Django Unchained

Quentin Tarantino has always been known as the premiere “shock jock” of cinema, and that reputation does not falter in Django Unchained. The slave-era journey of a freeman-turned-hitman (Jamie Foxx as Django) and his white owner/partner (Christoph Waltz) on a mission to save Django’s enslaved wife (Kerri Washington) had about as much blood as it would take to sustain a small town emergency room for the weekend, and enough guns to make my trigger finger twitch on the way out of the theater, even though I’m not much of a shooter. So in a way, it was everything we could have expected from Tarantino.

And, as with most of Tarantino’s other movies, Django was met with a spectrum of responses that ran the gamut from “racist” to “empowering” and everywhere in between. I won’t attempt to hash out every argument here, although most are worth reading in their own right. Some accused the movie of playing into harmful gender stereotypes by pigeonholing its female characters either as damsels in distress or unthinking sexual instruments. Others pointed out the rather striking historical inaccuracies in the film: although Tarantino has said otherwise in interviews, so-called “Mandingo Fighting,” in which slaves of two different owners fought to the death, never existed. And it’s hard to find evidence of “pre-KKK” gangs terrorizing the South (there wasn’t much of an environment for such groups until after the war, when social dynamics changed radically as a result of the Emancipation Proclamation).

Spike Lee, often a critic of Tarantino, brought up an especially poignant aspect of Django. In pledging to boycott the film, Lee tweeted, “American Slavery Was Not A Sergio Leone Spaghetti Western. It Was A Holocaust. My Ancestors Are Slaves. Stolen From Africa. I Will Honor Them”. He brings up what many feel about Tarantino movies in general: when we see slave owners as bumbling idiots and freedmen as superheroes, do we run the risk of misrepresenting the true evils of slavery? We look back at the institution of slavery with horror not because there weren’t any Djangos, but because no matter how many there were, they could not defeat the behemoth institution itself with a few revolvers and a badass soundtrack. For every Harriet Tubman, there was an army of James Cooks (her childhood owner). For every Frederick Douglas, there were a thousand Thomas Aulds.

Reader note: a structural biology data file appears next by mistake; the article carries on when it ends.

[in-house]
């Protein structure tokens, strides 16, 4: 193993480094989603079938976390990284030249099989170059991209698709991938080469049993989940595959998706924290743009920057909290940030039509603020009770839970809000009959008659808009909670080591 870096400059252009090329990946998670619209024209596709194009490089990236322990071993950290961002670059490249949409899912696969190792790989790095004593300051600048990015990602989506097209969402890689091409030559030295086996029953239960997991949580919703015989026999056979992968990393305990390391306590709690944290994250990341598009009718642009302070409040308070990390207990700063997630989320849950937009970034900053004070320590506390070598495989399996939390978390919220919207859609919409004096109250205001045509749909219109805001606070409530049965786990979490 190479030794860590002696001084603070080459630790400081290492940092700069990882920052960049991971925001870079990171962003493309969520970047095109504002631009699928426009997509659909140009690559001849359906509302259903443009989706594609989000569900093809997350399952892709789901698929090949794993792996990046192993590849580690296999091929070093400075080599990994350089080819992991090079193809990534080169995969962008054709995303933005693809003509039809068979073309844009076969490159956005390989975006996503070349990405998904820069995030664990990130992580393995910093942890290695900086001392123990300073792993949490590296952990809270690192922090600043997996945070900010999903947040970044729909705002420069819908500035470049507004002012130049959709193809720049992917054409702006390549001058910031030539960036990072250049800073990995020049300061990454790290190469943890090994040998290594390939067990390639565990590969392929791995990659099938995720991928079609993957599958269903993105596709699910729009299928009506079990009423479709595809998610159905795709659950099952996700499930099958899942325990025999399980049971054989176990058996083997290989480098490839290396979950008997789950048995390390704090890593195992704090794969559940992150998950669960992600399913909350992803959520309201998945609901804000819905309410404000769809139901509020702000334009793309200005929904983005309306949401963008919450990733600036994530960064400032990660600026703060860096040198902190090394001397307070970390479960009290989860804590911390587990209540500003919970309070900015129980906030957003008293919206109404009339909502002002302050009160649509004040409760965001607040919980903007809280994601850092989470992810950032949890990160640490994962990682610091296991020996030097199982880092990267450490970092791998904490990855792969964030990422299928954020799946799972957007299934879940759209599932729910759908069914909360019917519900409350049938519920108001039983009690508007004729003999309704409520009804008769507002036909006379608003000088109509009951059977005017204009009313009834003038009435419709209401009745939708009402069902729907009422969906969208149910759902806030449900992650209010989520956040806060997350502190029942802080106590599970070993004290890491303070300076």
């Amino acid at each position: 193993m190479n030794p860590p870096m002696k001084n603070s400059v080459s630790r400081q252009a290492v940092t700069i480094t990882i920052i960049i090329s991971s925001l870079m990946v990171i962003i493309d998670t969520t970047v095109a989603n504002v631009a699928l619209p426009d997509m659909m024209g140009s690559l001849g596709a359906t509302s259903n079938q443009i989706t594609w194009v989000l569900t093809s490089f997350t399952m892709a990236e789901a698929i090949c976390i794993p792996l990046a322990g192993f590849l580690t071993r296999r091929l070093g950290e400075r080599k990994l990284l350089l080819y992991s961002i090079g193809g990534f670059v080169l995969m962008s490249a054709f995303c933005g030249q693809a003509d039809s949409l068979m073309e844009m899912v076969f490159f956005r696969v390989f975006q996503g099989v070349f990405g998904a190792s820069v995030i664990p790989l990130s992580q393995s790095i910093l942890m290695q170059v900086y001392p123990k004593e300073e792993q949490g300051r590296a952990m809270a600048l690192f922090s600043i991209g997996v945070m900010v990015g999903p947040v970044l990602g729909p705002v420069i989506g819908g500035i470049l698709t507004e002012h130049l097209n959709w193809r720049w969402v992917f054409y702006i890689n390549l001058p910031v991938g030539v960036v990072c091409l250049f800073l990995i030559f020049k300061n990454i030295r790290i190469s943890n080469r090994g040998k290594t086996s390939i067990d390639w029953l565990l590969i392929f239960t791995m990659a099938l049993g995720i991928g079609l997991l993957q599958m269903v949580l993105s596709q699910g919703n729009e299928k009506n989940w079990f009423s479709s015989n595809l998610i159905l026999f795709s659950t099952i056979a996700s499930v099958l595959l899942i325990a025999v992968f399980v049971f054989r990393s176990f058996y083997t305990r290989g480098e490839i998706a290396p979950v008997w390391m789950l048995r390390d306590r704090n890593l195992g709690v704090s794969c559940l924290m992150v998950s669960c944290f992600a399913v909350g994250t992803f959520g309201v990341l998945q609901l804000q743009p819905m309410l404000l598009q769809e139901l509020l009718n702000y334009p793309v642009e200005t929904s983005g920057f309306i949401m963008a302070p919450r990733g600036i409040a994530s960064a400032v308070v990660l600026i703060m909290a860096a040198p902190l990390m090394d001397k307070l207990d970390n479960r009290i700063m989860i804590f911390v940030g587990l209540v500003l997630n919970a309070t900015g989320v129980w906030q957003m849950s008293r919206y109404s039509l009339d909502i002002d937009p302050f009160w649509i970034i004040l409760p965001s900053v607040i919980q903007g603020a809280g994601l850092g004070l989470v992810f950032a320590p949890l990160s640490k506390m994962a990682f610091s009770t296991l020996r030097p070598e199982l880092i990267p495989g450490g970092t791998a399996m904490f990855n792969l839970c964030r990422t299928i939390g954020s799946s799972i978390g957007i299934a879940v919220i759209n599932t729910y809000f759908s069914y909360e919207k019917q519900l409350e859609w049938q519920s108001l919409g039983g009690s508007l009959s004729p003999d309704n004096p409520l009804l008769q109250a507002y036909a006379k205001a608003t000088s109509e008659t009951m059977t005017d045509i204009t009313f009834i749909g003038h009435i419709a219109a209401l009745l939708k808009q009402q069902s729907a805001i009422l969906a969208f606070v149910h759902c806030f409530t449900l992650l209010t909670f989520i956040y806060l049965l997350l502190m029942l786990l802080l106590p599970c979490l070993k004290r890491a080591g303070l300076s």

I can relate to the African American experience about as much as I can relate to colonizing Mars, for better or worse, but I understood Lee’s point perfectly. When Inglorious Basterds came out a few years ago (same idea as Django, really, but replace “American South” with “Nazi Germany” and “bounty hunters” with “American soldiers”), I snuck out late on a school night to see it with friends. The movie was, in a word, satisfying. So, so satisfying. My family fled anti-Semitism in Russia and Lithuania, and my grandfather liberated Nazi camps in World War II. To see Jews literally beating Nazism into the ashtray of history warmed my blood with the glowing feeling I supposed at the time was usually reserved for heroin use. Eventually, I felt guilty. I realized that satisfying whatever Nazi bloodlust I may have been harboring blinded me from remembering the millions that died, starving, in camps. It seemed odd that I was satisfied in commemorating the death and violence with still more death and violence. I felt like I had sunk to “their” level.

And yet, Tarantino made Django Unchained and I happily bought a ticket. Did I feel guilty about laughing at slaughter? Not really, nor, it seemed, did anyone else in the theater. Should I (we) have? I don’t know. Quentin Tarantino’s movies don’t judge us for relishing them. In fact, they seem to gleefully giggle right alongside us. Tarantino calls it “contraband laughing,” and in an interview, supporting actor Samuel L. Jackson said that the movie was entertainment, nothing more.

I can agree with that – Django Unchained is entertaining in ways that only a Quentin Tarantino movie can be. And while I may join the chorus of voices faulting its director with sugarcoating history or twisting the truth, you can bet I’ll be in line to see the next one.

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